“Everyone knows there’s a credit problem in China, but I find that people often forget about the scale. It’s important in global terms,” Chu said in an interview with the Financial Times.
Chu, who made her name warning of the risks from China’s credit binge, has predicted that by the end of the year, the country will accumulate $7.6 trillion worth of the so-called “bad” debt.
The comment came the day after the International Monetary Fund (IMF) warned that Chinese debt could be the reason for the next financial crisis as borrowing becomes unsustainable.
“International experience suggests that China’s credit growth is on a dangerous trajectory, with increasing risks of a disruptive adjustment or a marked growth slowdown,” the IMF report said.
The IMF said China needed three times as much credit last year to achieve the same amount of growth as in 2008.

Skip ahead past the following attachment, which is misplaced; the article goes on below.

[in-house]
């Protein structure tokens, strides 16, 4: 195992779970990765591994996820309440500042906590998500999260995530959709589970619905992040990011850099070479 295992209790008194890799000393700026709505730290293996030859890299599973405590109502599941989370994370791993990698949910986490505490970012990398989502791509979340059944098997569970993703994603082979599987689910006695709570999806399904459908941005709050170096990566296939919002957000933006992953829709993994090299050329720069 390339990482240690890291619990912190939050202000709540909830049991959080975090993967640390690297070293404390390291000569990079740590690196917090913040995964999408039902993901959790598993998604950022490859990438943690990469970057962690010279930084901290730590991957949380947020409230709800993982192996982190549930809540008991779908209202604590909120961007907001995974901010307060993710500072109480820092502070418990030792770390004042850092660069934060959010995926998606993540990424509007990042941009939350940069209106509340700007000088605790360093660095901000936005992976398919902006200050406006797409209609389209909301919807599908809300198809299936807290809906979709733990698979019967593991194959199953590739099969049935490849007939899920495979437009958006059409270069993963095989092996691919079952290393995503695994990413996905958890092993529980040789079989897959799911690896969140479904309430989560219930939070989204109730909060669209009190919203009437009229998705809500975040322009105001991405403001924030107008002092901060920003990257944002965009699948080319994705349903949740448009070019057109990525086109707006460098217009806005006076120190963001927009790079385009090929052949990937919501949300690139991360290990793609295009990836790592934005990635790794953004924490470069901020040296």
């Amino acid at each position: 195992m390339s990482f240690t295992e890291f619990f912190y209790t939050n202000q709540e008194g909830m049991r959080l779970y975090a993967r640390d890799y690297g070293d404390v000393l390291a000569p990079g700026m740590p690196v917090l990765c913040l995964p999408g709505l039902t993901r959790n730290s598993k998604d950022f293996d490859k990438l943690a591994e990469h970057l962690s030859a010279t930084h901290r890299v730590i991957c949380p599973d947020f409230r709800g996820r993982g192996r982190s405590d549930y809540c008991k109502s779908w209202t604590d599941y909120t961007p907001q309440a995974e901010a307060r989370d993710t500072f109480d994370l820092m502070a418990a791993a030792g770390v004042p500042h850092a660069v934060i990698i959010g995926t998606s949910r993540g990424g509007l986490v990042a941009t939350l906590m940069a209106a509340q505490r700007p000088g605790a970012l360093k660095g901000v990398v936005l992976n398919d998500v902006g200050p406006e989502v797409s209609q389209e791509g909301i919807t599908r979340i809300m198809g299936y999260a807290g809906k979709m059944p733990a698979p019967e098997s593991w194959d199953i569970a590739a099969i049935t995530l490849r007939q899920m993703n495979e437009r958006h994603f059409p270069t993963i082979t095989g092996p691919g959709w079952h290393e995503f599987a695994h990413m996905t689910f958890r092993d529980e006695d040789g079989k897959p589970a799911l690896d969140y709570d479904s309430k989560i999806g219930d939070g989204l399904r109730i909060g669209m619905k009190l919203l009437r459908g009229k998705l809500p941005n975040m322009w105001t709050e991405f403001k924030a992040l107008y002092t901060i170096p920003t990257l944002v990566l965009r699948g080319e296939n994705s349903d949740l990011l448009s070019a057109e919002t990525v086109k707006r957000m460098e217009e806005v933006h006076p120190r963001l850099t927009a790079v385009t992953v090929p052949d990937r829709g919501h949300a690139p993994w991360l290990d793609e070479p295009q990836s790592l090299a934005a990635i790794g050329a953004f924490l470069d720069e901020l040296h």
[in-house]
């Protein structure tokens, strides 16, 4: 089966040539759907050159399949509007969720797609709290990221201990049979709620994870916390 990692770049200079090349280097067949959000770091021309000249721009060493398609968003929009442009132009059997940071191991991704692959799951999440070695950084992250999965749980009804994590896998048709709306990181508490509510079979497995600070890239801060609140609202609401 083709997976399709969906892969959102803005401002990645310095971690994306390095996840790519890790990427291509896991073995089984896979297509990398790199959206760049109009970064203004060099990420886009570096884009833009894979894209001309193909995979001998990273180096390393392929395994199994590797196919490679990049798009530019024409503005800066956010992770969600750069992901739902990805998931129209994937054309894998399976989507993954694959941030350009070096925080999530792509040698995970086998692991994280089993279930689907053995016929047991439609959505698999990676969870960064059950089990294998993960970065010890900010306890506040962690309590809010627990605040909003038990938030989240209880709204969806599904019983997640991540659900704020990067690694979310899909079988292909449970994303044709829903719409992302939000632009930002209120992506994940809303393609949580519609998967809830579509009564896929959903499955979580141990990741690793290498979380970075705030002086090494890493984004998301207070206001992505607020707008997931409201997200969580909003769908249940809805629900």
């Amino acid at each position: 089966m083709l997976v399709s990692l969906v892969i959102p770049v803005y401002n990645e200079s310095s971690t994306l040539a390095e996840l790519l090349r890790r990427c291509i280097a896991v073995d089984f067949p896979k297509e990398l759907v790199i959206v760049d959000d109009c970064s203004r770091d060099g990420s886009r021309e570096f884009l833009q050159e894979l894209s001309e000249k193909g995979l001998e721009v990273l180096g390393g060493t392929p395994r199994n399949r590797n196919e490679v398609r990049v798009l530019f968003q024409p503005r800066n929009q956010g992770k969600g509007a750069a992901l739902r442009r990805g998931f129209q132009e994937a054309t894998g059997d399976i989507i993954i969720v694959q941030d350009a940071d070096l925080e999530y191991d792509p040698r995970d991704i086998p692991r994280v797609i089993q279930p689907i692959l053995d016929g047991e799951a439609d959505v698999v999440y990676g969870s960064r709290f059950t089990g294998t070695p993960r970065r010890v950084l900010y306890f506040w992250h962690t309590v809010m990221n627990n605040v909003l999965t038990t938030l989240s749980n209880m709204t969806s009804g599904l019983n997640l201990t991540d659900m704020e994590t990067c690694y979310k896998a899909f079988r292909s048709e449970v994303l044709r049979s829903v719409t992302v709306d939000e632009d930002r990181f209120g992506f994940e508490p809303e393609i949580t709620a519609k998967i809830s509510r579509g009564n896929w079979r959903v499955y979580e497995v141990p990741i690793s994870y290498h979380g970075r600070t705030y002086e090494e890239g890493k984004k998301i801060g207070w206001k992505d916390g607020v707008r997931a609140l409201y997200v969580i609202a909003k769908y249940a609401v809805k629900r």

A report in June by the Institute of International Finance (IIF) said China’s total debt was over 304 percent of GDP as of May this year.
Moreover, “the household debt-to-GDP ratio hit an all-time high of over 45 percent in the first quarter of 2017 —well above the Emerging Market average of around 35 percent,” the IIF said.
Since the 2008 financial crisis, China has become the growth engine of the global economy. The country has contributed to more than half the increase in world’s GDP in recent years.